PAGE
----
Connecting Through Loyalty

When it comes to loyalty programs, customers are seeking interactions with the retail brand and offerings that are relevant.

By Brad Perkins, Contributing Editor

It is often easier to entice existing customers to buy more than to gain new customers. But studies have shown that many satisfied customers do not return to a store in which they had good service.

- Advertisement -

The 2018 Maritz Wise Marketer Loyalty Landscape study showed that 68% of those surveyed were transient loyalists–those who are loyal, but also able to be convinced to shop elsewhere.

“Customer loyalty is really about connection and experience,” said Lesley Saitta, CEO of Impact21. “How connected does a customer feel with a brand or a store and what is the experience they get when they shop there?”

CONNECTING MORE
Building connections can be difficult in convenience, where customers often differentiate retail platforms based on location, how much a gallon of gas costs at a particular time or a deal on a 32-ounce soda. All of those offerings can provide different opportunities for store loyalty.

“A one-size-fits-all loyalty program is a thing of the past,” Saitta said. “As more retailers are analyzing their customer data, they are finding many different customer segments, each with their own identities, buying habits and lifestyles. And they are willing to provide retailers with relevant information on themselves, if they get something in return.”

Loyalty today involves more than an occasional fuel discount or free cup of coffee. Customers want interactions with the brand and offers that are personally relevant.

“It varies by customer as to why they are loyal or not loyal to a store, and it’s important for retailers to understand their customers and decide who they want to attract and how best to do so,” Saitta said.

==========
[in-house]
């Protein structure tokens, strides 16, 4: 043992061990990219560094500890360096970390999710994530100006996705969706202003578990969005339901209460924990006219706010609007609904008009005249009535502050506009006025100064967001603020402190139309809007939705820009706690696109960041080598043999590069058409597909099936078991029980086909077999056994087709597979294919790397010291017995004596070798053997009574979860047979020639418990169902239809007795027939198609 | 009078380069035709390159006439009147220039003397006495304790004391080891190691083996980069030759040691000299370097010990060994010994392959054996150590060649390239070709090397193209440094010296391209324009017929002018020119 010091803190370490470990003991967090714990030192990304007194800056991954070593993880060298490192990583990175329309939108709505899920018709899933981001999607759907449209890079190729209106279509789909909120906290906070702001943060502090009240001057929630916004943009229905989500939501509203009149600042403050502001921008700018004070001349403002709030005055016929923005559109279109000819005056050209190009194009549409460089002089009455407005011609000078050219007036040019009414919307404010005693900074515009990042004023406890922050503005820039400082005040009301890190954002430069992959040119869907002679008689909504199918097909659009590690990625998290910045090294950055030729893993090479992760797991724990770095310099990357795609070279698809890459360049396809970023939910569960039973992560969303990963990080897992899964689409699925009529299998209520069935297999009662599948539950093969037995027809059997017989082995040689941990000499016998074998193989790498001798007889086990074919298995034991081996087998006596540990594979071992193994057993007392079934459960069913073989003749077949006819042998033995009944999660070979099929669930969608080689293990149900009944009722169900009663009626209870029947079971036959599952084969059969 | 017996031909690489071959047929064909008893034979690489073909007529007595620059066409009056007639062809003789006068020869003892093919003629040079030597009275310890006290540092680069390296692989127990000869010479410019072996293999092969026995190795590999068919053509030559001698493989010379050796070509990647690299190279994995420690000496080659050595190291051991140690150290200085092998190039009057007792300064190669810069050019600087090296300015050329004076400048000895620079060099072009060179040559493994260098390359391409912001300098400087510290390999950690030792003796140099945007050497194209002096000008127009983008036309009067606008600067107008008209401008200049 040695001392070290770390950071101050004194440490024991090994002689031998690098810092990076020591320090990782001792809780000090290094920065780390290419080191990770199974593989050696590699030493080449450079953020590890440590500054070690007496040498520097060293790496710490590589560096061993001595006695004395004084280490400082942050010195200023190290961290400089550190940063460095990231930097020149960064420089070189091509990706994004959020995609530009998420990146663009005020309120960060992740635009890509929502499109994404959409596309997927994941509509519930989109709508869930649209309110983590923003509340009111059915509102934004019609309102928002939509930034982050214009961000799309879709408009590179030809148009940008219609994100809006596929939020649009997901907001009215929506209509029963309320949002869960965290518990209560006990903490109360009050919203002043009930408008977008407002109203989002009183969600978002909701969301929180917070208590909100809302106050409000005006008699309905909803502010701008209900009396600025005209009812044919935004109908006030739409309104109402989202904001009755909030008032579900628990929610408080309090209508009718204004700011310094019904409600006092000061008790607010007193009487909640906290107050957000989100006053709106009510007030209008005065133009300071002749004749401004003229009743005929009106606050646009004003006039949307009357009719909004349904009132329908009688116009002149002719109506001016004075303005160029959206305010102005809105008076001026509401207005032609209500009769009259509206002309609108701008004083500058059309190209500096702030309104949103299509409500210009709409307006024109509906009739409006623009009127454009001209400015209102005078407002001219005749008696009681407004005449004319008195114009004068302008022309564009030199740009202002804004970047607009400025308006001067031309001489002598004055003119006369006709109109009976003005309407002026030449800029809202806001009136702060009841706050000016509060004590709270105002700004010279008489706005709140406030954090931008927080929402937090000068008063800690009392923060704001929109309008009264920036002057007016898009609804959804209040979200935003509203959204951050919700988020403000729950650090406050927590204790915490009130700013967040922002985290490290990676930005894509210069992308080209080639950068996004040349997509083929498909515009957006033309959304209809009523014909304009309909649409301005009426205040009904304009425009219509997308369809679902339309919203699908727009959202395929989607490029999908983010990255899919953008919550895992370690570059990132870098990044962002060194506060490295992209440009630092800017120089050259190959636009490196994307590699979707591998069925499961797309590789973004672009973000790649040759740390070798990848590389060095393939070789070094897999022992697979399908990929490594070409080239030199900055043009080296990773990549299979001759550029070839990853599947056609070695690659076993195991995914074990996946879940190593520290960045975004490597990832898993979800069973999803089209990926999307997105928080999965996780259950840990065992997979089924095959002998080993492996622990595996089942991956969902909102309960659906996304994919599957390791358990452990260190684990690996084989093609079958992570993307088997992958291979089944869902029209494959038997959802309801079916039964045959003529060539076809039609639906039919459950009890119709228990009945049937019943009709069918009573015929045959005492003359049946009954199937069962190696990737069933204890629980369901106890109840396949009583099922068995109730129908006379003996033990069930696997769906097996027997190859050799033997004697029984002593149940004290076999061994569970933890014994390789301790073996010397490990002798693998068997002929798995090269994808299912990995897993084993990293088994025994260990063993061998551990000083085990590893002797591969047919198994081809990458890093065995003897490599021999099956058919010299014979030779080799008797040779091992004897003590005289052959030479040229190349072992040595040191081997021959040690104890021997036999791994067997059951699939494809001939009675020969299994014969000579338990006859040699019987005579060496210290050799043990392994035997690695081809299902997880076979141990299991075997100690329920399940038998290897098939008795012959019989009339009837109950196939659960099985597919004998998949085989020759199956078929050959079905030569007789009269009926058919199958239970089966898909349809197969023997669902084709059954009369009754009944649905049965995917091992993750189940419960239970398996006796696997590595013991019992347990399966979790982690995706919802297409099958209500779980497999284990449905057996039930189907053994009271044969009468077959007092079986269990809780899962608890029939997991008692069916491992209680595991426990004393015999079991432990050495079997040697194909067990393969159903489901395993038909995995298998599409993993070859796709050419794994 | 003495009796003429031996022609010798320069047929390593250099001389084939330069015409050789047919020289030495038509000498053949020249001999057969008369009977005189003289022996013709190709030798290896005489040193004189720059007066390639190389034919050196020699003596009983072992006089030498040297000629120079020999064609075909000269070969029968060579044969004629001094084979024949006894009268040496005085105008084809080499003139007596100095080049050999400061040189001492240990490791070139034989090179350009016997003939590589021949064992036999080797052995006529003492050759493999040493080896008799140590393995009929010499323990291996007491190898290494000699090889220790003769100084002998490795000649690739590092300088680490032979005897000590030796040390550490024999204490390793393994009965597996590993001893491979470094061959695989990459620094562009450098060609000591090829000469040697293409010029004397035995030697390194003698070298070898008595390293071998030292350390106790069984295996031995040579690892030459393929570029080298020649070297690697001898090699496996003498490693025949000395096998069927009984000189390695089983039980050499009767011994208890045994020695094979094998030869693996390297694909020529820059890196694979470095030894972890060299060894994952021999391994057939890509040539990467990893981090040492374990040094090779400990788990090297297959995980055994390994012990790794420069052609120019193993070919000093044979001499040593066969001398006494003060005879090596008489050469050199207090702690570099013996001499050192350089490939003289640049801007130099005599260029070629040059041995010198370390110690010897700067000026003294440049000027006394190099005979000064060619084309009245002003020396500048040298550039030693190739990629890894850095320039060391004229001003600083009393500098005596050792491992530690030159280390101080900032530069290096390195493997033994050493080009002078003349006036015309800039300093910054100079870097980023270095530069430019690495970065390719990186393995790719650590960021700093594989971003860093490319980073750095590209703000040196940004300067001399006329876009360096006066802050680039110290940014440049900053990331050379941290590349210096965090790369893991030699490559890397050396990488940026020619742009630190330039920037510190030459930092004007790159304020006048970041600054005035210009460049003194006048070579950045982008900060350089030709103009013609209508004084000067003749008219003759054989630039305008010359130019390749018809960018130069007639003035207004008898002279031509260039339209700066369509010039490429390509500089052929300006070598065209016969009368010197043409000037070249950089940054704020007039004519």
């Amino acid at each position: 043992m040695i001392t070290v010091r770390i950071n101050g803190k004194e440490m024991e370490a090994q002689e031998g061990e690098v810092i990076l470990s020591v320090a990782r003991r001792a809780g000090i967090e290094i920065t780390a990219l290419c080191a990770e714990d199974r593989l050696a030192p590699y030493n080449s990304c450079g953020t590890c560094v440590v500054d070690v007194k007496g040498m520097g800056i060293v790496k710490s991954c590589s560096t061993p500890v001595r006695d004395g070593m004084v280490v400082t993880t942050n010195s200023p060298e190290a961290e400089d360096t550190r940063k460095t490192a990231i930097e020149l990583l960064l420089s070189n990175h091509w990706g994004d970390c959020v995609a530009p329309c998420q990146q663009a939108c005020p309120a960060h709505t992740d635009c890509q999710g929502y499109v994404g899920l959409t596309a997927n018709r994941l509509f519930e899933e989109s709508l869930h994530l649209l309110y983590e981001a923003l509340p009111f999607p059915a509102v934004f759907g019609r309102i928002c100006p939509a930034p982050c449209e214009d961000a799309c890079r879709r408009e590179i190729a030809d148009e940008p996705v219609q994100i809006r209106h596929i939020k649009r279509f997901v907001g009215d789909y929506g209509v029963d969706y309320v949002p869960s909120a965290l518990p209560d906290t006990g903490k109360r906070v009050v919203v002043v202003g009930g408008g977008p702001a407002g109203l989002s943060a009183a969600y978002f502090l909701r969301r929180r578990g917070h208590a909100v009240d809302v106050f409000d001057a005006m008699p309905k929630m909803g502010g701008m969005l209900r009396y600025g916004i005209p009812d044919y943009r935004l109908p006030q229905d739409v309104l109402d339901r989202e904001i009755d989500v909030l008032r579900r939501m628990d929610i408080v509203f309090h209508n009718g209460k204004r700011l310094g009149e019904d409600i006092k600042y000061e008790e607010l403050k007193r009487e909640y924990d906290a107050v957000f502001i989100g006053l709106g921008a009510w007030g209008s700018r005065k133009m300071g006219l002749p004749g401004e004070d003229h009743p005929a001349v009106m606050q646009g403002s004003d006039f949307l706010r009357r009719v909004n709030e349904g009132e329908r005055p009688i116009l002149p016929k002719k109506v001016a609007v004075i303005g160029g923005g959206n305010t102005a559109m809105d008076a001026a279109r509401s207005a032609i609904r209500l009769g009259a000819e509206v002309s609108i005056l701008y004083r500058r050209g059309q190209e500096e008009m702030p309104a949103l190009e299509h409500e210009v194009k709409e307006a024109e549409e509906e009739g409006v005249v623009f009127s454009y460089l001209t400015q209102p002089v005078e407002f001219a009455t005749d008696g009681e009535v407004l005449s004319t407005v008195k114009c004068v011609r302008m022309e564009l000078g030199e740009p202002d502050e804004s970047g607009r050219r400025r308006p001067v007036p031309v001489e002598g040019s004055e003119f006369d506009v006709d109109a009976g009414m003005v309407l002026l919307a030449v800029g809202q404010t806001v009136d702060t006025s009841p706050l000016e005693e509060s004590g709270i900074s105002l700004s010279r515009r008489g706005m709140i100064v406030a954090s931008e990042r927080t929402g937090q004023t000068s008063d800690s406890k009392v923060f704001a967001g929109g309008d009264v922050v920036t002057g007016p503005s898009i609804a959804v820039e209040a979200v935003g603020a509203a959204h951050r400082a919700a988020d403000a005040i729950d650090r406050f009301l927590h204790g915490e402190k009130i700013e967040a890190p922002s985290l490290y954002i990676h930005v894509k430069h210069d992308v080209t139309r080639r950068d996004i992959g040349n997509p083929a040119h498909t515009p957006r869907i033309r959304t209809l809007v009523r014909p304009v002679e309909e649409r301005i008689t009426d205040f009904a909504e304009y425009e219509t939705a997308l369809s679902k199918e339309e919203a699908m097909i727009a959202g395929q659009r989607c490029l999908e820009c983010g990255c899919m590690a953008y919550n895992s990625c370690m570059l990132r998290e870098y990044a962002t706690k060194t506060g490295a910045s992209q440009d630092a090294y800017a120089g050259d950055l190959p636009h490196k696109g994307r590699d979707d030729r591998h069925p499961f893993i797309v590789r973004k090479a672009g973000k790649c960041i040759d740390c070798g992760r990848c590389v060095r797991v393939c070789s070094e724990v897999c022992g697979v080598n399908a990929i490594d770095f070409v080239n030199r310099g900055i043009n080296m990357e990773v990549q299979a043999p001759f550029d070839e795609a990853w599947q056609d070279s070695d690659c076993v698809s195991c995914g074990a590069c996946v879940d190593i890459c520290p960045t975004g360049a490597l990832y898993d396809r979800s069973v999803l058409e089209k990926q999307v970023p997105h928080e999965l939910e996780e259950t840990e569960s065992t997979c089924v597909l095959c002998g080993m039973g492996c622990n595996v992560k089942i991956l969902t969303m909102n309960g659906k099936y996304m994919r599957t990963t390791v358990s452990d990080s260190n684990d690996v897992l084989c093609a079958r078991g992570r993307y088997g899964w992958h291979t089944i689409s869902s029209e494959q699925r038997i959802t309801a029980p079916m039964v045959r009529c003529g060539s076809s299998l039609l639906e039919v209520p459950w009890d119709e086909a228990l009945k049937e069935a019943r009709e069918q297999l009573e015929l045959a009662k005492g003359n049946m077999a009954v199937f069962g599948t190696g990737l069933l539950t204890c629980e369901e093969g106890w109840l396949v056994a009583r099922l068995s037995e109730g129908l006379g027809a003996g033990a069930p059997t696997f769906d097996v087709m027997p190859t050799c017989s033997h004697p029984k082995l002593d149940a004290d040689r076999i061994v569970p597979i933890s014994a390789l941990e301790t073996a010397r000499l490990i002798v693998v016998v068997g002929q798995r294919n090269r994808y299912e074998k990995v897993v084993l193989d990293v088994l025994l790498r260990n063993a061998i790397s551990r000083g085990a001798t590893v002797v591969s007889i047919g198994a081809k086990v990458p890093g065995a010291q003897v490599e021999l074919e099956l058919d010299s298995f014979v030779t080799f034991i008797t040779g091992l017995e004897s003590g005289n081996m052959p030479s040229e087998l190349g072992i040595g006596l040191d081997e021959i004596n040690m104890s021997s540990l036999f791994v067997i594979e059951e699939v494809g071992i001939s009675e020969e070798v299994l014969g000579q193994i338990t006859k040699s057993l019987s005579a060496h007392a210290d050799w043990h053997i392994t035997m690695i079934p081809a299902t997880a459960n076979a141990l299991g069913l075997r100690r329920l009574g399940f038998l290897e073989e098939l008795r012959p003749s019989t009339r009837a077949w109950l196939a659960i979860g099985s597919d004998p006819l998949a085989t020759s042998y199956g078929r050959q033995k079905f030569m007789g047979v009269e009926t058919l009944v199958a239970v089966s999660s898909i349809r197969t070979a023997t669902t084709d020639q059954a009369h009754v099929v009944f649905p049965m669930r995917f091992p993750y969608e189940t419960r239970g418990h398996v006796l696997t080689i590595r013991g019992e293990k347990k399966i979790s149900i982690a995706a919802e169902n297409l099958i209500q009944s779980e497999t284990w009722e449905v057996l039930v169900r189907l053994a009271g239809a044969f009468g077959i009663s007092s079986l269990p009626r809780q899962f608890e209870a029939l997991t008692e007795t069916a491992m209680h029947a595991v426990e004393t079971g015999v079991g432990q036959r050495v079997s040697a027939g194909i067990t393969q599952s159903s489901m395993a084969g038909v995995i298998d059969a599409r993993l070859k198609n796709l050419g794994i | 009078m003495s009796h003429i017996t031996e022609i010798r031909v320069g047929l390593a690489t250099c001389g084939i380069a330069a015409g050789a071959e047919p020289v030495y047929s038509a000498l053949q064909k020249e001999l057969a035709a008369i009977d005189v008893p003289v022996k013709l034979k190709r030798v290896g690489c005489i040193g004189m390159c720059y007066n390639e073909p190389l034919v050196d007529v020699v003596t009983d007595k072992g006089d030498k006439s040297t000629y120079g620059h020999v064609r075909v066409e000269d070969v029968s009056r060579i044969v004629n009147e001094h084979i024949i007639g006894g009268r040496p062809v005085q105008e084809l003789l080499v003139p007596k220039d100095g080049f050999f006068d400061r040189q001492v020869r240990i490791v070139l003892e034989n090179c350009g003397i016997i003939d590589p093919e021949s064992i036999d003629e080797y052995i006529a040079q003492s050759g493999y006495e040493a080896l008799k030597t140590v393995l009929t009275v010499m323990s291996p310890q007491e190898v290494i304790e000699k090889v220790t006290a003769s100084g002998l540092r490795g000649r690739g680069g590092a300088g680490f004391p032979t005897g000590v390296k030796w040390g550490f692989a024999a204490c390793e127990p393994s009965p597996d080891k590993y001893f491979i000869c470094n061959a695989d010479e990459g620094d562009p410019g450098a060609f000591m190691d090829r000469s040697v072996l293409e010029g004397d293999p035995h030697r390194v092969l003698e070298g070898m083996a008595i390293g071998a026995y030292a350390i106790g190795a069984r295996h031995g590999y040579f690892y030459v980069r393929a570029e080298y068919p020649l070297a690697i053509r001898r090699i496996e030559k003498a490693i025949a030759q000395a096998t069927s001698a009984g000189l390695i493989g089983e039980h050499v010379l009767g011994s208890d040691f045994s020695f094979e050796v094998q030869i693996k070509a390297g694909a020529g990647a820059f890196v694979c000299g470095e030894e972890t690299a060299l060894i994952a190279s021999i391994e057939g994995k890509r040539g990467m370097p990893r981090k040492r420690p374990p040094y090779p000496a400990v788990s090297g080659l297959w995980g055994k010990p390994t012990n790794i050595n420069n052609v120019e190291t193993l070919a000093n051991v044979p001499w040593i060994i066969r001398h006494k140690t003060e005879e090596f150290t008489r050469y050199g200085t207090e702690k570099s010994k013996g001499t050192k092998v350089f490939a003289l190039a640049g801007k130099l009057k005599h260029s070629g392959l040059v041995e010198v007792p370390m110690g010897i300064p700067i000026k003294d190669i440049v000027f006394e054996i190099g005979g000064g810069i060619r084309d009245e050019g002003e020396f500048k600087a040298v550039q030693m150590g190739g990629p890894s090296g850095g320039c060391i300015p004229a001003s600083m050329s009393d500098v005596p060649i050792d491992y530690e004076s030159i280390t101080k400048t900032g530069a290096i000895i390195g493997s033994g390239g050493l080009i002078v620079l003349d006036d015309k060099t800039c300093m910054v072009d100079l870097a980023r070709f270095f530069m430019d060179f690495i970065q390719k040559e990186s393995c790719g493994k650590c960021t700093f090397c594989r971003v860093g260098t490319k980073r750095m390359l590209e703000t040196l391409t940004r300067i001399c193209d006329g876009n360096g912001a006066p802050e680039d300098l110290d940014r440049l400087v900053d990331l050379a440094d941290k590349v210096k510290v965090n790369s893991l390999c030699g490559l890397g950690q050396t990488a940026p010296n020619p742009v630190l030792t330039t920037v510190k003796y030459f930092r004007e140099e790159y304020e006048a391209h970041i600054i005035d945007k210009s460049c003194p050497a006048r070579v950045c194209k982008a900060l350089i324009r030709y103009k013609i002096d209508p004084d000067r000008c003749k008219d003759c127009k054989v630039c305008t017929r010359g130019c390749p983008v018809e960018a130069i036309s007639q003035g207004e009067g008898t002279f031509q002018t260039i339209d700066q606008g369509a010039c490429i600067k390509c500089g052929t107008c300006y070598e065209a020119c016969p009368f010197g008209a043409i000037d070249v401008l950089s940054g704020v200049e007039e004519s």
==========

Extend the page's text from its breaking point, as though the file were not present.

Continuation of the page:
That’s why Yesway incorporated store-level elements to its Yesway Rewards program as it rolled out last year.

“Our philosophy on loyalty is that loyalty has to be earned at the store level,” said Darrin Samaha, vice president and brand manager at Yesway, which operates 86 stores in Iowa, Kansas, Missouri, Oklahoma and Texas. “They can turn right or left, and we want them to turn into our lot.”

Success has come by tying the Yesway Rewards program, which turns points for dollars spent in-store or gallons of gas pumped into smiles that can be redeemed for anything in the rewards catalog, to its brand identity.

“Our brand is fun and friendly. That’s part of our currency. It’s the Yesway smile,” Samaha said. That smile appears on its cards and advertising.
Like Yesway, Kum & Go incorporated part of its logo into its ‘&Rewards’ program, which launched in 2016. That brand identity has helped drive a successful program in which more than 25% of members use the rewards card with each purchase.

“Our &Rewards loyalty program is our primary vehicle to drive loyalty among our customers,” said Kristie Bell, communications direct at Kum & Go. “We want to reward folks who shop with us regularly and entice those occasional shoppers to make us a regular stop.”

The program rewards everyday purchases with points and includes daily offers for repeat purchases.

“After a customer earns 250 points, he or she is rewarded with one of six rewards of their choosing,” Bell said.